Shopping for a cause: Exploring Ottawa’s sustainable fashion scene
Michelina Teti (Twitter) is a fourth-year journalism and gender studies student at Carleton University. Originally from Brampton, Ont, she’s a huge fan of a great yin yoga class, horrible television and hanging out with a pile of magazines in the traditional print form. She’s also Starbucks and agenda obsessed.
It’s the perfect weather for window-shopping.
Maureen Dickson, a sustainability consultant and co-founder of Slow Fashion Forward, and EF Magazine editor-in-chief, Malorie Bertrand, joined together recently to create Fashion on Display, Ottawa’s first-ever boutique tour. The event has been going on since October 6, but doesn’t end until the 20th, so don’t worry, there is still plenty of time to peruse the streets of Ottawa!
The tour matches locally owned eco-fashion boutiques, vintage shops and thrift stores with a local artist who then creates a window display for the shop that spreads a message. The cause behind the event is to promote conscientious consumption.
During the tour, locals are invited to visit each location, admire the displays and learn about the shop’s sustainable brands.
Both Dickson and Bertrand are hoping the event sparks some debate in Ottawa about the eco-fashion options in the city. The tour also promotes the great local shops that do provide sustainable choices for customers.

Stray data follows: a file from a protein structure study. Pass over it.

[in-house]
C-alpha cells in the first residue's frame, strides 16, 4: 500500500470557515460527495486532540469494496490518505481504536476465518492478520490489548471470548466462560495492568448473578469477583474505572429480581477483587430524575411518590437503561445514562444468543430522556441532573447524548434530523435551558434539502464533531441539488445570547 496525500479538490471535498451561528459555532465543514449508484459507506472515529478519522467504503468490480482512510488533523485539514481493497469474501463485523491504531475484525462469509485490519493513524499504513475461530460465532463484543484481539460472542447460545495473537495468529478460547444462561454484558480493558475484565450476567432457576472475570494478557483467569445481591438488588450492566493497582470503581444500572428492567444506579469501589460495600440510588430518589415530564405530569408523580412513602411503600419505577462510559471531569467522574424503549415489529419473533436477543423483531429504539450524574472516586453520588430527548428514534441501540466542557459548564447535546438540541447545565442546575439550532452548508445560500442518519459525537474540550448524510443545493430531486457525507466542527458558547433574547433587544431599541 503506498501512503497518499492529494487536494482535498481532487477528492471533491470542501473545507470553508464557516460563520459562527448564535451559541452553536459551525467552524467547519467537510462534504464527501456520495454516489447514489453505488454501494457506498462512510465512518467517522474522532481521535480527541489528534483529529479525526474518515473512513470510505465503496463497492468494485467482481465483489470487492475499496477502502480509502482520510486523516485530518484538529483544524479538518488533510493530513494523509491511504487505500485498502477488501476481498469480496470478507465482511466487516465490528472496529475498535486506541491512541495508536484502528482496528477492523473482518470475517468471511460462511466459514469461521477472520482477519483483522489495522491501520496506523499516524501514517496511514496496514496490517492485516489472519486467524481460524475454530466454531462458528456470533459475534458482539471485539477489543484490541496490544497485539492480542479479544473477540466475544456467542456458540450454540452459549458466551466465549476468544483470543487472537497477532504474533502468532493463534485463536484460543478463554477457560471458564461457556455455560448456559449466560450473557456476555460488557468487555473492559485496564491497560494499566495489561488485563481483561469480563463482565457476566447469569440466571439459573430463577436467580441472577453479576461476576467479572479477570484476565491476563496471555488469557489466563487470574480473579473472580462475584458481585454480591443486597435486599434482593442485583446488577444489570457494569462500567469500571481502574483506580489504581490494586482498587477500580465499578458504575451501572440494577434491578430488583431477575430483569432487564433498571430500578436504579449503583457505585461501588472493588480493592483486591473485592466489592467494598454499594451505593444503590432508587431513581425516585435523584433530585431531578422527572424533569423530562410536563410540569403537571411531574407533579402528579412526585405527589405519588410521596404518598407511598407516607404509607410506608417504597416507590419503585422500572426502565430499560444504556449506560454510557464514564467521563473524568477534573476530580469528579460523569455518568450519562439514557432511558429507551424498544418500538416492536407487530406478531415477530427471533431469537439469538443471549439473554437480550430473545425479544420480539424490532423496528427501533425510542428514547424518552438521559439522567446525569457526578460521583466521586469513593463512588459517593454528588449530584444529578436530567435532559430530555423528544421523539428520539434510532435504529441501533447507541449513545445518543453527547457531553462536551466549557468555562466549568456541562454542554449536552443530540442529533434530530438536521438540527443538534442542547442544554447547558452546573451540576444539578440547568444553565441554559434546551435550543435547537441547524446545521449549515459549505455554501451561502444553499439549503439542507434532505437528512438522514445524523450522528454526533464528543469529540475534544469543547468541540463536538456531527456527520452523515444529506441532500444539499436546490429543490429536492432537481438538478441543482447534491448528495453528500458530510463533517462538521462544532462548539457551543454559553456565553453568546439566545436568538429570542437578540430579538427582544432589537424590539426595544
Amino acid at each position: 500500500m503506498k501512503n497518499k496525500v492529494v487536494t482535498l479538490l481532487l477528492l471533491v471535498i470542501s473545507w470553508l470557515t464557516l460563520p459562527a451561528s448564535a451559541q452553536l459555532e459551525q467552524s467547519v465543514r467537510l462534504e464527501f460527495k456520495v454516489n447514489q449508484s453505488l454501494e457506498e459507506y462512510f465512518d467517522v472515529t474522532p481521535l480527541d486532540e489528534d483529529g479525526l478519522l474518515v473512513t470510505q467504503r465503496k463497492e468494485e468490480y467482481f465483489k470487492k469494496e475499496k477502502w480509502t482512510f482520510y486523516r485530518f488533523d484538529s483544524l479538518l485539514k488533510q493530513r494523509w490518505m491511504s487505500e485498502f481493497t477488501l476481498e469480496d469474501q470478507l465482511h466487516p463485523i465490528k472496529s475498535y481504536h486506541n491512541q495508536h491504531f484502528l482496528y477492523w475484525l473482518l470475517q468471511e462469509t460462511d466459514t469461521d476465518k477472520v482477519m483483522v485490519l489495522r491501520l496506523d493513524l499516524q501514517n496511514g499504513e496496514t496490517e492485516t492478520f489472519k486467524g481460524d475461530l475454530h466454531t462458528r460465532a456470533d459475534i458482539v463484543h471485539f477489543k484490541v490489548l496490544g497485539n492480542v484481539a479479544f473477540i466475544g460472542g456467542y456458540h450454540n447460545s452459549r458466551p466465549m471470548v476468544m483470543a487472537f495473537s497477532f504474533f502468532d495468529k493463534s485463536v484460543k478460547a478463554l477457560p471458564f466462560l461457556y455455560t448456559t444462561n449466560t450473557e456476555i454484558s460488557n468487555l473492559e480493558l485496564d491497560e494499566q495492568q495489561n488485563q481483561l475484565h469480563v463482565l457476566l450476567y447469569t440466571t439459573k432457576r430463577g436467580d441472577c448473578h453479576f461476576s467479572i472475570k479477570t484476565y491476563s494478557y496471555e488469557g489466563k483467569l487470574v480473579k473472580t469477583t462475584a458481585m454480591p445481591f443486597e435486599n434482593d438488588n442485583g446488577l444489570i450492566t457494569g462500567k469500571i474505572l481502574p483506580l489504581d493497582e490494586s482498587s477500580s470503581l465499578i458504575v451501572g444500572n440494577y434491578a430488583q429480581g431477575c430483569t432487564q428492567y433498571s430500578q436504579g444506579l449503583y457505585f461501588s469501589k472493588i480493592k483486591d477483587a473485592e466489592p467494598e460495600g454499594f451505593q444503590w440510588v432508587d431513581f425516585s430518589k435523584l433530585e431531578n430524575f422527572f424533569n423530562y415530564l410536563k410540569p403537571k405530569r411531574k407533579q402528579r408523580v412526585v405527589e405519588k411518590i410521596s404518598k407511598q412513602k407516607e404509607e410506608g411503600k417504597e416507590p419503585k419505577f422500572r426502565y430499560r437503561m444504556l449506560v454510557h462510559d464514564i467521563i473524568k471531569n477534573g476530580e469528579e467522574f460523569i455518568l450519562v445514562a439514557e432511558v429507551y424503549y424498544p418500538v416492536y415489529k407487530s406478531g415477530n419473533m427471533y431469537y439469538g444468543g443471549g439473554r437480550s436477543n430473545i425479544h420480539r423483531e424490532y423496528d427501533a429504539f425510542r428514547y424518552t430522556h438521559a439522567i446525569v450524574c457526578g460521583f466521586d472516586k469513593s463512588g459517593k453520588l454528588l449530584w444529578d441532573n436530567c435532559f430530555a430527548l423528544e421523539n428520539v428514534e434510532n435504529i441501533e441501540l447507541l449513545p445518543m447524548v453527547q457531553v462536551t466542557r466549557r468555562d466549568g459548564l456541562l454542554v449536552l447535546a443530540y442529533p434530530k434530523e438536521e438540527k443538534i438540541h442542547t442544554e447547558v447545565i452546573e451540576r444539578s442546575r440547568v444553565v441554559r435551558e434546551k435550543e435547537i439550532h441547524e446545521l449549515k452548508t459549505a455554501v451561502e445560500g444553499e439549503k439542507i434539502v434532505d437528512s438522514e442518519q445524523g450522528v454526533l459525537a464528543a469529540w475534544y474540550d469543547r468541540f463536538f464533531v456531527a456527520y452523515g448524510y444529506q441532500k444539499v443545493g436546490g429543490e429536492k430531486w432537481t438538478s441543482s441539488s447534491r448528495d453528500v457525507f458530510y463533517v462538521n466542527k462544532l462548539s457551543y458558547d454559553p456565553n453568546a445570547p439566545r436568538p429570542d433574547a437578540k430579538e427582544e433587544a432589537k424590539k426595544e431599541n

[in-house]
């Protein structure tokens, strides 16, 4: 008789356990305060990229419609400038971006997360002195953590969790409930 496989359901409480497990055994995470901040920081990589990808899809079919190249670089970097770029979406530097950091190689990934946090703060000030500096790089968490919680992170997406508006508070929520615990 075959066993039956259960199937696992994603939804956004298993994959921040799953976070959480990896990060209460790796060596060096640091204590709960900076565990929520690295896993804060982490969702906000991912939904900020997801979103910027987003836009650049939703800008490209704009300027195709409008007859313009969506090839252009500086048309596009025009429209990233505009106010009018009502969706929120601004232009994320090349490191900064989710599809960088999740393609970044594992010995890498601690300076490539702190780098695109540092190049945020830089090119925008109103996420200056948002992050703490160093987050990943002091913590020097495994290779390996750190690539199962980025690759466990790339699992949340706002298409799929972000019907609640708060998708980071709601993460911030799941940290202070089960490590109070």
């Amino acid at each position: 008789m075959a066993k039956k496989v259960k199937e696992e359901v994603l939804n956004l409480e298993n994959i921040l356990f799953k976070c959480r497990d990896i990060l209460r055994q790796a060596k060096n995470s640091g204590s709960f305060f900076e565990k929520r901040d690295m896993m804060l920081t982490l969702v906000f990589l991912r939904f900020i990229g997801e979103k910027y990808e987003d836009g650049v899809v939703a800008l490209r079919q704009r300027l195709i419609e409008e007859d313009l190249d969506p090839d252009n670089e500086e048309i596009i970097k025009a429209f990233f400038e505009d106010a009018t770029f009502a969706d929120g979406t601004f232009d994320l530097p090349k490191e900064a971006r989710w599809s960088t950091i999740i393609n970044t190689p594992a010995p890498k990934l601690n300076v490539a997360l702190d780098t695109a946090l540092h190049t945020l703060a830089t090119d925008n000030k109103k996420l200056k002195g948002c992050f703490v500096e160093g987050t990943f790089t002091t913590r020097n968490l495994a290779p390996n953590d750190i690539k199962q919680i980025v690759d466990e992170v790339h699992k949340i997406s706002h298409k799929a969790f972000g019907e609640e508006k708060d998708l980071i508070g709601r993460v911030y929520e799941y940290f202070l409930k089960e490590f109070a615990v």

It was only a few years ago that Dickson used to shop just like the rest, tempted by the latest fashion trends and cheap retail prices. She’d buy at stores like H&M and Zara, and she’d shop a lot.
Dickson gained new perspective and shopping habits during her time in Sweden, where she graduated with a master’s degree in strategic sustainability.
Now, when it comes to her clothes, Dickson is eco-conscious.
For those interested in sustainable fashion, the girls recommend shopping at second-hand stores and consignment shops. They also suggest having a clothing trade with your friends.
Bertrand says her best finds are from thrift shops.
Her latest highlight? She recently went thrift shopping in the states and bought 20 things for $12! She boasts that she always gets compliments on those types of steals.
“At the end of the day we are all individuals and we all want our own sense of style as well. I find this so much more rewarding and satisfying,” Dickson says. “I’ve always loved rummaging for things and finding things that are unique that nobody else has.”
As for me, my shopping trip down Dalhousie was a complete success. I found three new shops, all local and unique, and even bought a pair of earrings!
Here’s a sneak peak for you: I’m not going to tell you where the photos shown below are from – it’s your job to check the shops out for yourself. All I will say is these three shops were very close to each other, and visiting them could be a great little walk-and-talk kind of coffee date with a girlfriend.
Visit your Ottawa locals, shop at some great boutiques and learn a little bit at the same time.
Sounds like a great way to combine shopping AND design (two of our favourite things). Well, Michelina has presented a challenge: do you recognize any of the window displays in the pictures above? Let us know – we’re curious too!